Battles against terminal illness, anxiety, and life!

Tough Kid

It’s been a week of tough questions from Braden.  He’s certainly kept me on my toes.  We’ve been asked by him in the past why his legs “don’t work right.”  Typically we’ve been able to placate him with a simple, “Everybody’s body works differently.  Mommy needs doctors to make babies.  Nana’s heart doesn’t work quite right, and Papa’s kidneys don’t work properly.”  This time Braden turned his head to the side, raised his eyebrows, huffed, and gave me the look.  He had just fallen minutes prior in the kitchen.  His legs simply quit working and he fell to the floor.  Instead of crying, he let out a howl of  frustration, anger, and annoyance.  Braden demanded more of me than my simple explanation this time.  It hit me hard that he was ready for something more.  I could feel anxiety creep up.  My boy was about to learn something he couldn’t unlearn and my heart broke just a little.

“Braden, you have a condition called A-T.  It’s something you were born with and will always have.  It makes you muscles not work quite right.  You aren’t the only boy or girl with it. There are a bunch of others.  You have even met two of them.  Would you like to see their pictures?” We looked at the beautiful Hardin children and some other adorable kids as well.  This seemed to satisfy his curiosity, but he wasn’t done with me yet.  “Why do I get sick all the time?” he then asked.  I assured him we were working on how to fix that.  We talked about IVIG treatments, but not in those words exactly.  He seemed to be ok with the idea as long as he gets a treat each time.  We will know more next week after seeing his immunologist.  *sigh*  Such huge topics of conversation for such a small boy.  Four years old is far too young to have to decide between injections versus IVs.  Whether this will help Braden specifically will be discussed thoroughly.  I will be sure to let you know.

This morning Braden added additional gray hair to my head by deciding to climb on some bins to get into his dresser.  He was naked from the waist down and getting the only pair of underwear in this house that fit him.  He came tumbling down in a rain of tears.  He wanted to wear his underwear so he can be “like the big kids.”  We have talked in such length about how wearing underwear doesn’t make you big.  Oh how I wish people would stop telling their children they are big simply because they manage to pee on a potty.  We again talked about this situation.  How my heart hopes that Braden will come to accept his incontinence and not let it define him.  We thought we had his fecal incontinence under control, but despite being typically constipated, he lost his control today.  His devastation was so painfully written all over his face.  Thankfully my broken heart was not easily seen on mine.  Braden’s body is a puzzle and a mystery, and as his mother, my job to attempt to explain it to him and help him understand.  Oh how I wish I understood how to do either.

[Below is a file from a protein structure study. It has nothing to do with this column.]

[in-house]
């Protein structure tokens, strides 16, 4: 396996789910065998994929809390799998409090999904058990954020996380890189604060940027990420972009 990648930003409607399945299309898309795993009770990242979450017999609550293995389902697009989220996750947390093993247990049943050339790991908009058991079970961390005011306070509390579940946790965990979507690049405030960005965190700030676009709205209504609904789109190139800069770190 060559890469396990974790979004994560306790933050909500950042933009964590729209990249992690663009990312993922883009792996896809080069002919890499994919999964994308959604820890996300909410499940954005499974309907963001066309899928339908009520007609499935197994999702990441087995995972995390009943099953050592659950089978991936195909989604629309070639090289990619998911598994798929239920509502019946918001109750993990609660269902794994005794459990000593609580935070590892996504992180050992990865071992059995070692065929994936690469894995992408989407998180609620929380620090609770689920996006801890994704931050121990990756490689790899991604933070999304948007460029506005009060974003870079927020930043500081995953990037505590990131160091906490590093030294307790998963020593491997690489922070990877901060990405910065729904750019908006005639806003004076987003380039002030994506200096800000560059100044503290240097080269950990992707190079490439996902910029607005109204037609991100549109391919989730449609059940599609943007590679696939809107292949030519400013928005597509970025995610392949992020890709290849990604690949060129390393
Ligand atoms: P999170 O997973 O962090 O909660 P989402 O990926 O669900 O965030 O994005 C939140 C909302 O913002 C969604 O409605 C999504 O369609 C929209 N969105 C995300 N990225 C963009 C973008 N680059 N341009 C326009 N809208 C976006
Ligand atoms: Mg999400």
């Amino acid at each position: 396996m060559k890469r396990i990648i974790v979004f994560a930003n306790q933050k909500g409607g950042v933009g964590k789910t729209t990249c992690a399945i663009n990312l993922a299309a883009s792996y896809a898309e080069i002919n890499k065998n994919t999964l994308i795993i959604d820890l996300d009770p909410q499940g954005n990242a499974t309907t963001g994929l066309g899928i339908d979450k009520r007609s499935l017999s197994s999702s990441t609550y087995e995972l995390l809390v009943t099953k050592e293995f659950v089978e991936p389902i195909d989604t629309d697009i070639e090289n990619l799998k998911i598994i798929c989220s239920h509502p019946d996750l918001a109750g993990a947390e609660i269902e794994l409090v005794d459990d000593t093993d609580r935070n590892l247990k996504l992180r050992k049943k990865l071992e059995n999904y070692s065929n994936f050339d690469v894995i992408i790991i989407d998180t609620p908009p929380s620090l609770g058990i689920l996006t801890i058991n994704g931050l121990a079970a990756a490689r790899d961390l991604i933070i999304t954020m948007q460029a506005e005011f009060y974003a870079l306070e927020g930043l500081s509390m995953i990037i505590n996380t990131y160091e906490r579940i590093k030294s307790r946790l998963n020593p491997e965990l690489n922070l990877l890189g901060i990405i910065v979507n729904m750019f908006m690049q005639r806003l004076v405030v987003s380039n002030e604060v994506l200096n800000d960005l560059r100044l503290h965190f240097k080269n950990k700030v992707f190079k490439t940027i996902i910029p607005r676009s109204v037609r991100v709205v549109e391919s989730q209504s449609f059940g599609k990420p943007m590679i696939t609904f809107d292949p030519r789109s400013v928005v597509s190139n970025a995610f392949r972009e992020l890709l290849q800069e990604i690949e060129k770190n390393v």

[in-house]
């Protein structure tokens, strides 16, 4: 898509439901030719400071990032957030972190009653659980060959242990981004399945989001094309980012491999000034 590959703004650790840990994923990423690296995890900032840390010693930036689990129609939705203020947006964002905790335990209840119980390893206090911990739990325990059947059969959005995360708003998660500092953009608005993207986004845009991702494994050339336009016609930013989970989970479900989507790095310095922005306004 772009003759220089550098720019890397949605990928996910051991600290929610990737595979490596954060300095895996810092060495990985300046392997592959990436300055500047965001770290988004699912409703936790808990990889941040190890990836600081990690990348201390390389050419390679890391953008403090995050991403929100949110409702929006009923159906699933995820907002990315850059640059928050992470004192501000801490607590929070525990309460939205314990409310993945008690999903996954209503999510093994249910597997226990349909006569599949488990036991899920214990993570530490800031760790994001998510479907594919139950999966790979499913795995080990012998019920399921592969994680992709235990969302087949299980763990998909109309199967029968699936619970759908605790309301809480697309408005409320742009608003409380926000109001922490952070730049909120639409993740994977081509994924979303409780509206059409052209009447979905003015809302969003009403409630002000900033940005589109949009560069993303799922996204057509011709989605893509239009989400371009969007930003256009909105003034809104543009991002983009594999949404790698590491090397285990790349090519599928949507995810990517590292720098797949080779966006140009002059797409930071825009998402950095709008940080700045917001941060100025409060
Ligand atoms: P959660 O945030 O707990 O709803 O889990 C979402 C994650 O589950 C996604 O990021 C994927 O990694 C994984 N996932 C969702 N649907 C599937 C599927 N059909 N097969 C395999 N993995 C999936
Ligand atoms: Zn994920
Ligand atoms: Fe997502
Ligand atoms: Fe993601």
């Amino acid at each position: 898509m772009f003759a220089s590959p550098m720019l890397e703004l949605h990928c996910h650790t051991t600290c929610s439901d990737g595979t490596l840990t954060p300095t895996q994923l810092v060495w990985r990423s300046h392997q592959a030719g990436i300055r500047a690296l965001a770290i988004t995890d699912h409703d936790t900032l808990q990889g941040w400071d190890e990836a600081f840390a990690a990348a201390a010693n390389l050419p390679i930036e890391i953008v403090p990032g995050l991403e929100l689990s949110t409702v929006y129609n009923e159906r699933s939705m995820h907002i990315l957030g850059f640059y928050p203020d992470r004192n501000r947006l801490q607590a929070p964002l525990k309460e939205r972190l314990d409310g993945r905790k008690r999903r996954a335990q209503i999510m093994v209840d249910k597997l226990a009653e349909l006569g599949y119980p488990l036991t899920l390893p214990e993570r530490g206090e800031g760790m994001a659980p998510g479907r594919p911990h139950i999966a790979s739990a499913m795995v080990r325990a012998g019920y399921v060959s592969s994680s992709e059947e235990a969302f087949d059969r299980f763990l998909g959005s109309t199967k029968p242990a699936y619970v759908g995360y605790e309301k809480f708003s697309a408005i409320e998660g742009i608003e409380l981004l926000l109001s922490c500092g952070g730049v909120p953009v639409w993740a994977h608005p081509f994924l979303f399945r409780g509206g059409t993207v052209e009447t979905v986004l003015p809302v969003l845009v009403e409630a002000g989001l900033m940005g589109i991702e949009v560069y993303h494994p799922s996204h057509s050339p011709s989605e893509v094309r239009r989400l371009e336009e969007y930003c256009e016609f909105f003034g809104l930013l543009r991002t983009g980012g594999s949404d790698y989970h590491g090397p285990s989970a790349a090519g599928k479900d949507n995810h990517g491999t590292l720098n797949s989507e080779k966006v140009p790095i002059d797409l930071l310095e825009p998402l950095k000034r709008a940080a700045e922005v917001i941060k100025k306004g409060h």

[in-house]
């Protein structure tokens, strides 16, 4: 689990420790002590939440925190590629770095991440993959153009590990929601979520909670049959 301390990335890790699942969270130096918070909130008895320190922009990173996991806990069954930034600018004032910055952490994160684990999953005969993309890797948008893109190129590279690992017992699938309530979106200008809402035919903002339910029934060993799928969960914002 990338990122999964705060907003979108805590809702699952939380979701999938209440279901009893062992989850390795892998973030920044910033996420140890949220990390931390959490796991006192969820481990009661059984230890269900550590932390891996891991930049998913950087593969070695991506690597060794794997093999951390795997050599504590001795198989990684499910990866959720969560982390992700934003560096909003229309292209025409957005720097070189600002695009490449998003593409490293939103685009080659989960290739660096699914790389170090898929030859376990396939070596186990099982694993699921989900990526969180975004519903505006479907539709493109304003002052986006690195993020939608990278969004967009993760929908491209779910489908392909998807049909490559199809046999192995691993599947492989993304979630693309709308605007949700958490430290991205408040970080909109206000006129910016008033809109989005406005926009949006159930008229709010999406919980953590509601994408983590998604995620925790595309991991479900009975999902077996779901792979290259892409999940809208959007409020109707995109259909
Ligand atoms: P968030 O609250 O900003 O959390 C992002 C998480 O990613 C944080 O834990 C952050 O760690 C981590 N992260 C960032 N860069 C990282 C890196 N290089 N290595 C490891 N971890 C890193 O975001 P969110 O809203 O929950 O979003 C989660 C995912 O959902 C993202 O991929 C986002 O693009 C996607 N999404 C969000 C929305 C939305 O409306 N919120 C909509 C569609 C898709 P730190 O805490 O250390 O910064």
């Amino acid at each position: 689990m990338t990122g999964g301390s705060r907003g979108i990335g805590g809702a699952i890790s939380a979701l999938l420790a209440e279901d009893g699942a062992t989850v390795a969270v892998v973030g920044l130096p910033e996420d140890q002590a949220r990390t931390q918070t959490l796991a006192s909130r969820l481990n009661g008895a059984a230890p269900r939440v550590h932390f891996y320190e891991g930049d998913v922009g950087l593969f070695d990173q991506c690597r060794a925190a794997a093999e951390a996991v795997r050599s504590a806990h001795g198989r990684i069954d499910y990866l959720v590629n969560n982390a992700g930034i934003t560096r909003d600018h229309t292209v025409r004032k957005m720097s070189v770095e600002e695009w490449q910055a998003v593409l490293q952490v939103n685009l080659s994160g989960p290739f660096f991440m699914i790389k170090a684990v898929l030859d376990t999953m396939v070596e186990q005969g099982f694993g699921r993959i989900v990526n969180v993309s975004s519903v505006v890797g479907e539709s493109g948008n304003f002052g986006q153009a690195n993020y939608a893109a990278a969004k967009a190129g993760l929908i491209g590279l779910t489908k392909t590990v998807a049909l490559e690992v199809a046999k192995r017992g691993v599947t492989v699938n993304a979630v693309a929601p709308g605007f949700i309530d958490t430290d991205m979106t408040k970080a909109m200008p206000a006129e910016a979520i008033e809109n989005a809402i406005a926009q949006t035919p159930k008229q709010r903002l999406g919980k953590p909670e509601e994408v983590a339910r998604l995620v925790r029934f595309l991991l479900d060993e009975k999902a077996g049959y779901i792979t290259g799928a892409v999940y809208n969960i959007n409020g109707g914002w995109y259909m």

So, tonight we will snuggle down close together and let what matters most be foremost on our minds, our love for each other.  Once he falls asleep, how I hope that my own mind won’t dwell on how tough this week has been on all of us.

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Comments on: "Tough Kid" (5)

  1. Aww….!!!! you are precious people. God Bless you guys. I pray that everything goes well. I Love children so much, and hate all the pain they have to go through. I know your heart breaks….

  2. Becky I’m just so sorry that Braden has to go through this. I’m glad you have this outlet to write about it and I know you have a very strong support system. I cannot begin to imagine what it feels like for Braden or for all of you who love him. I’ve never met him and my heart breaks for him. There are no right words, but just know that you’re in my prayers.

  3. Just wondering . . . have you looked into working with a counselor for young children with terminal diagnoses to see how might begin to educate Braden in a way that is age-appropriate for him, and allows him to express so many thoughts and feelings? I know it’s not in any way, shape or form the same, but when Lil Pumpkin was facing her open heart surgery the social worker who is affiliated with the adoption pediatrician we saw (who had a significant number of special needs kids as patients) had us speak with the social worker, and it helped us as parents work out “a script” of how to prepare a two year old, how to answer questions, how to comfort, and deal with recovery and ongoing body/physical/mental issues LP might have.

    Again, NOT the same thing, but my experience with that process got me thinking it might be a suggestion for you and Braden’s Dad to look into.

    HUGS.

  4. Becks — I have to start having those real kind of conversations with Grace now too. Check the blog in a day or so for my update on that…….she is growing so quickly and Marfan Syndrome is starting to affect her ability to do some activities. 😦

    Give Braden an extra hug — and yourself too.

  5. Tracey Sherrill said:

    Becky, I firmly believe that God chose you and Justin to be Braden’s parents for a reason…….you are the greatest gift he could have. My heart still breaks for all of you, especially sweet Braden, but I am so proud of the love you’ve given him and the wonderful experiences he has with your family. I love you! Tracey

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